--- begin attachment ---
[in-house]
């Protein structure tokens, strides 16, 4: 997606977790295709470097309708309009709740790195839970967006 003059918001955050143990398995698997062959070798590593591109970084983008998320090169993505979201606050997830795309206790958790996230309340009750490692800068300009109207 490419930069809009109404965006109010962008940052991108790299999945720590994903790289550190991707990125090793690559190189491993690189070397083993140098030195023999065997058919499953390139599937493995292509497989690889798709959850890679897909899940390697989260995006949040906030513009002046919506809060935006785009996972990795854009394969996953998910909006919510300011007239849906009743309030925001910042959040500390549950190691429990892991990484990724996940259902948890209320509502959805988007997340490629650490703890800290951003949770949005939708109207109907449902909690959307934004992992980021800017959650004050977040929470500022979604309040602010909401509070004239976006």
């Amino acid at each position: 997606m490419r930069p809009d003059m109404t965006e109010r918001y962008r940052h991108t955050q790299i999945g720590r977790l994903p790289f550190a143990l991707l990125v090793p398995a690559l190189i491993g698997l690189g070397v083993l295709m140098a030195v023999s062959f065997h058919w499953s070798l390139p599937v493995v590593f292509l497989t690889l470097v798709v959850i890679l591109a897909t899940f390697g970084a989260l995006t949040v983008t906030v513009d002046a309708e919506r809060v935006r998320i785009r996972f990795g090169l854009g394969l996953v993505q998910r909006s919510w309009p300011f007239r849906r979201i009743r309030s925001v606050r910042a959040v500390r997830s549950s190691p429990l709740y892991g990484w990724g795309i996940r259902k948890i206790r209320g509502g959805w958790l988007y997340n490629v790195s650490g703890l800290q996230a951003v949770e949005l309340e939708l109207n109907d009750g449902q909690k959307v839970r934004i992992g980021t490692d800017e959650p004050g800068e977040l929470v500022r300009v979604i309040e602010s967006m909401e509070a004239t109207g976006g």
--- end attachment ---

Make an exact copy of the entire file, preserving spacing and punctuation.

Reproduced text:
[in-house]
């Protein structure tokens, strides 16, 4: 997606977790295709470097309708309009709740790195839970967006 003059918001955050143990398995698997062959070798590593591109970084983008998320090169993505979201606050997830795309206790958790996230309340009750490692800068300009109207 490419930069809009109404965006109010962008940052991108790299999945720590994903790289550190991707990125090793690559190189491993690189070397083993140098030195023999065997058919499953390139599937493995292509497989690889798709959850890679897909899940390697989260995006949040906030513009002046919506809060935006785009996972990795854009394969996953998910909006919510300011007239849906009743309030925001910042959040500390549950190691429990892991990484990724996940259902948890209320509502959805988007997340490629650490703890800290951003949770949005939708109207109907449902909690959307934004992992980021800017959650004050977040929470500022979604309040602010909401509070004239976006």
């Amino acid at each position: 997606m490419r930069p809009d003059m109404t965006e109010r918001y962008r940052h991108t955050q790299i999945g720590r977790l994903p790289f550190a143990l991707l990125v090793p398995a690559l190189i491993g698997l690189g070397v083993l295709m140098a030195v023999s062959f065997h058919w499953s070798l390139p599937v493995v590593f292509l497989t690889l470097v798709v959850i890679l591109a897909t899940f390697g970084a989260l995006t949040v983008t906030v513009d002046a309708e919506r809060v935006r998320i785009r996972f990795g090169l854009g394969l996953v993505q998910r909006s919510w309009p300011f007239r849906r979201i009743r309030s925001v606050r910042a959040v500390r997830s549950s190691p429990l709740y892991g990484w990724g795309i996940r259902k948890i206790r209320g509502g959805w958790l988007y997340n490629v790195s650490g703890l800290q996230a951003v949770e949005l309340e939708l109207n109907d009750g449902q909690k959307v839970r934004i992992g980021t490692d800017e959650p004050g800068e977040l929470v500022r300009v979604i309040e602010s967006m909401e509070a004239t109207g976006g």